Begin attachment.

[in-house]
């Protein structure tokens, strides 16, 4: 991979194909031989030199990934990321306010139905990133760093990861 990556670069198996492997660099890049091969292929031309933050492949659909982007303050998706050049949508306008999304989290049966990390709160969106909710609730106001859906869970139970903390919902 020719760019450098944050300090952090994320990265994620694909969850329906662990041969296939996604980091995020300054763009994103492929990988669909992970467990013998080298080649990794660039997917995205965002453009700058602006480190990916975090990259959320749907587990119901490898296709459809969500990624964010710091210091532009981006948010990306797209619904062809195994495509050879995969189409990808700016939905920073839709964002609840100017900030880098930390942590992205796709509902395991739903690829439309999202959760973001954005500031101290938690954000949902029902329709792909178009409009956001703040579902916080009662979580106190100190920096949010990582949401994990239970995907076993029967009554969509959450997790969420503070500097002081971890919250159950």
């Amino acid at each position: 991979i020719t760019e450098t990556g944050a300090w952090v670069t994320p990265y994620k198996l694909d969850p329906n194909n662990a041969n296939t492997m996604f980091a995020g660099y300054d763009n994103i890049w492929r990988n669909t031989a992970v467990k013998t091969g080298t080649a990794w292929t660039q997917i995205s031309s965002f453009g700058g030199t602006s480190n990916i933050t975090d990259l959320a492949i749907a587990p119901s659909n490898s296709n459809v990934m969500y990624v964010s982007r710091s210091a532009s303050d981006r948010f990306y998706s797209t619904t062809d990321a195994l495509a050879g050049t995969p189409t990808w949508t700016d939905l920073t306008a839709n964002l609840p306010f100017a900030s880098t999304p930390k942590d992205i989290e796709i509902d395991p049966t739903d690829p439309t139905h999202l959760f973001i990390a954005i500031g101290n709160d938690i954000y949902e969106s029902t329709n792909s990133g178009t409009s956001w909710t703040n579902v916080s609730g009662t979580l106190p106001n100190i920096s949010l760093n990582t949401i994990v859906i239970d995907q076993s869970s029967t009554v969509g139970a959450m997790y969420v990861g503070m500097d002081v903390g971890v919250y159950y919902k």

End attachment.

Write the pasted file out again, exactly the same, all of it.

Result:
[in-house]
């Protein structure tokens, strides 16, 4: 991979194909031989030199990934990321306010139905990133760093990861 990556670069198996492997660099890049091969292929031309933050492949659909982007303050998706050049949508306008999304989290049966990390709160969106909710609730106001859906869970139970903390919902 020719760019450098944050300090952090994320990265994620694909969850329906662990041969296939996604980091995020300054763009994103492929990988669909992970467990013998080298080649990794660039997917995205965002453009700058602006480190990916975090990259959320749907587990119901490898296709459809969500990624964010710091210091532009981006948010990306797209619904062809195994495509050879995969189409990808700016939905920073839709964002609840100017900030880098930390942590992205796709509902395991739903690829439309999202959760973001954005500031101290938690954000949902029902329709792909178009409009956001703040579902916080009662979580106190100190920096949010990582949401994990239970995907076993029967009554969509959450997790969420503070500097002081971890919250159950």
């Amino acid at each position: 991979i020719t760019e450098t990556g944050a300090w952090v670069t994320p990265y994620k198996l694909d969850p329906n194909n662990a041969n296939t492997m996604f980091a995020g660099y300054d763009n994103i890049w492929r990988n669909t031989a992970v467990k013998t091969g080298t080649a990794w292929t660039q997917i995205s031309s965002f453009g700058g030199t602006s480190n990916i933050t975090d990259l959320a492949i749907a587990p119901s659909n490898s296709n459809v990934m969500y990624v964010s982007r710091s210091a532009s303050d981006r948010f990306y998706s797209t619904t062809d990321a195994l495509a050879g050049t995969p189409t990808w949508t700016d939905l920073t306008a839709n964002l609840p306010f100017a900030s880098t999304p930390k942590d992205i989290e796709i509902d395991p049966t739903d690829p439309t139905h999202l959760f973001i990390a954005i500031g101290n709160d938690i954000y949902e969106s029902t329709n792909s990133g178009t409009s956001w909710t703040n579902v916080s609730g009662t979580l106190p106001n100190i920096s949010l760093n990582t949401i994990v859906i239970d995907q076993s869970s029967t009554v969509g139970a959450m997790y969420v990861g503070m500097d002081v903390g971890v919250y159950y919902k």